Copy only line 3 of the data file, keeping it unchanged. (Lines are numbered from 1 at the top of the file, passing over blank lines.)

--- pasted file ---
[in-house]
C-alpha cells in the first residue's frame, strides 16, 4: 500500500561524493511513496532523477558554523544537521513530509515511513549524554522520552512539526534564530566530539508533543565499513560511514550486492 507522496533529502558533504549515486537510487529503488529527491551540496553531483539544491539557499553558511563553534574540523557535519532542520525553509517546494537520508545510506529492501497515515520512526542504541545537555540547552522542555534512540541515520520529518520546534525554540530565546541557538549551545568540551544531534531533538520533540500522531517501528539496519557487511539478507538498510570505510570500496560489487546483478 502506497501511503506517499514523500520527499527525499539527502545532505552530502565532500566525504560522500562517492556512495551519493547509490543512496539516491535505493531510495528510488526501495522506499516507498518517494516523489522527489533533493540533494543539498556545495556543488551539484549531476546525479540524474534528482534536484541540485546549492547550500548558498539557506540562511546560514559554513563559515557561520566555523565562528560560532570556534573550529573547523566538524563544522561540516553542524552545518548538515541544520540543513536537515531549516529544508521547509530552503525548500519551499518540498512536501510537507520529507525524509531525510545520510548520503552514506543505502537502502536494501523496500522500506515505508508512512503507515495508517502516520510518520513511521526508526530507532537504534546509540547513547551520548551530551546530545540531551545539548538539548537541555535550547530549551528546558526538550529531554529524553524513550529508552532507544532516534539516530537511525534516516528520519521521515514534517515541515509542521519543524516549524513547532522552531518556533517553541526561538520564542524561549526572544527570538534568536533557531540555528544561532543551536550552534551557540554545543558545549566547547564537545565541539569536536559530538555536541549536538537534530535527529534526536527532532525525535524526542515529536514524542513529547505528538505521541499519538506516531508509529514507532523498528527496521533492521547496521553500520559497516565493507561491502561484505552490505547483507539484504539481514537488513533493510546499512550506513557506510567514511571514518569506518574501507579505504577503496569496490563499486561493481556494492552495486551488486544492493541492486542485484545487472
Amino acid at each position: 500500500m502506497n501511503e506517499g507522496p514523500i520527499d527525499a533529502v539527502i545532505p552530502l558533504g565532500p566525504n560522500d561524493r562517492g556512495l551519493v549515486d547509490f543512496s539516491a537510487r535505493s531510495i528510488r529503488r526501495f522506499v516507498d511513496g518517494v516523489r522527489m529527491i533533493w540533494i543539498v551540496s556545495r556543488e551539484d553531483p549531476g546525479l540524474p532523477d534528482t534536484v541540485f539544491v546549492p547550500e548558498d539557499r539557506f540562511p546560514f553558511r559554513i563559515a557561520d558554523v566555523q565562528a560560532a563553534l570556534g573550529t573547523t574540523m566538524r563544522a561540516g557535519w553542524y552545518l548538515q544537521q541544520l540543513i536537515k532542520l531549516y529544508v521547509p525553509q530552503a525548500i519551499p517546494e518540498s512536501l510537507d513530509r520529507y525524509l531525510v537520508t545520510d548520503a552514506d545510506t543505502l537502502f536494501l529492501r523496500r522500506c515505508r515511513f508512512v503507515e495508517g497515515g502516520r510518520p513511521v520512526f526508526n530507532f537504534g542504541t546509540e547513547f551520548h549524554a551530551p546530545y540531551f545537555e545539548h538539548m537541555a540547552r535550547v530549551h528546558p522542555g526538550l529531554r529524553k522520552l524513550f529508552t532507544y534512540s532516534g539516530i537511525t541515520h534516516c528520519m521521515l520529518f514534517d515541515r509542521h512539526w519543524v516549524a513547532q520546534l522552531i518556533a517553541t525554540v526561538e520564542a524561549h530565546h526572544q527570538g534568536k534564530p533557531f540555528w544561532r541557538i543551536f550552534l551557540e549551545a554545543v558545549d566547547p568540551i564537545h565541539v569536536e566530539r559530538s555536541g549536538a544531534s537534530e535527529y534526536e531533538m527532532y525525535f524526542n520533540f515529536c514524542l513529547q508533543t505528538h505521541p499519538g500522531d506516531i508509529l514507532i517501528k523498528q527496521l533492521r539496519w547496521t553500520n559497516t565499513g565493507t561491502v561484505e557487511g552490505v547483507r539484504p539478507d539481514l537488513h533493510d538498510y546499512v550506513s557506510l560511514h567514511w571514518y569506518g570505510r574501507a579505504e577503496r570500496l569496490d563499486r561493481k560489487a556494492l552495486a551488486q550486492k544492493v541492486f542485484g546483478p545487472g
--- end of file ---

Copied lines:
Amino acid at each position: 500500500m502506497n501511503e506517499g507522496p514523500i520527499d527525499a533529502v539527502i545532505p552530502l558533504g565532500p566525504n560522500d561524493r562517492g556512495l551519493v549515486d547509490f543512496s539516491a537510487r535505493s531510495i528510488r529503488r526501495f522506499v516507498d511513496g518517494v516523489r522527489m529527491i533533493w540533494i543539498v551540496s556545495r556543488e551539484d553531483p549531476g546525479l540524474p532523477d534528482t534536484v541540485f539544491v546549492p547550500e548558498d539557499r539557506f540562511p546560514f553558511r559554513i563559515a557561520d558554523v566555523q565562528a560560532a563553534l570556534g573550529t573547523t574540523m566538524r563544522a561540516g557535519w553542524y552545518l548538515q544537521q541544520l540543513i536537515k532542520l531549516y529544508v521547509p525553509q530552503a525548500i519551499p517546494e518540498s512536501l510537507d513530509r520529507y525524509l531525510v537520508t545520510d548520503a552514506d545510506t543505502l537502502f536494501l529492501r523496500r522500506c515505508r515511513f508512512v503507515e495508517g497515515g502516520r510518520p513511521v520512526f526508526n530507532f537504534g542504541t546509540e547513547f551520548h549524554a551530551p546530545y540531551f545537555e545539548h538539548m537541555a540547552r535550547v530549551h528546558p522542555g526538550l529531554r529524553k522520552l524513550f529508552t532507544y534512540s532516534g539516530i537511525t541515520h534516516c528520519m521521515l520529518f514534517d515541515r509542521h512539526w519543524v516549524a513547532q520546534l522552531i518556533a517553541t525554540v526561538e520564542a524561549h530565546h526572544q527570538g534568536k534564530p533557531f540555528w544561532r541557538i543551536f550552534l551557540e549551545a554545543v558545549d566547547p568540551i564537545h565541539v569536536e566530539r559530538s555536541g549536538a544531534s537534530e535527529y534526536e531533538m527532532y525525535f524526542n520533540f515529536c514524542l513529547q508533543t505528538h505521541p499519538g500522531d506516531i508509529l514507532i517501528k523498528q527496521l533492521r539496519w547496521t553500520n559497516t565499513g565493507t561491502v561484505e557487511g552490505v547483507r539484504p539478507d539481514l537488513h533493510d538498510y546499512v550506513s557506510l560511514h567514511w571514518y569506518g570505510r574501507a579505504e577503496r570500496l569496490d563499486r561493481k560489487a556494492l552495486a551488486q550486492k544492493v541492486f542485484g546483478p545487472g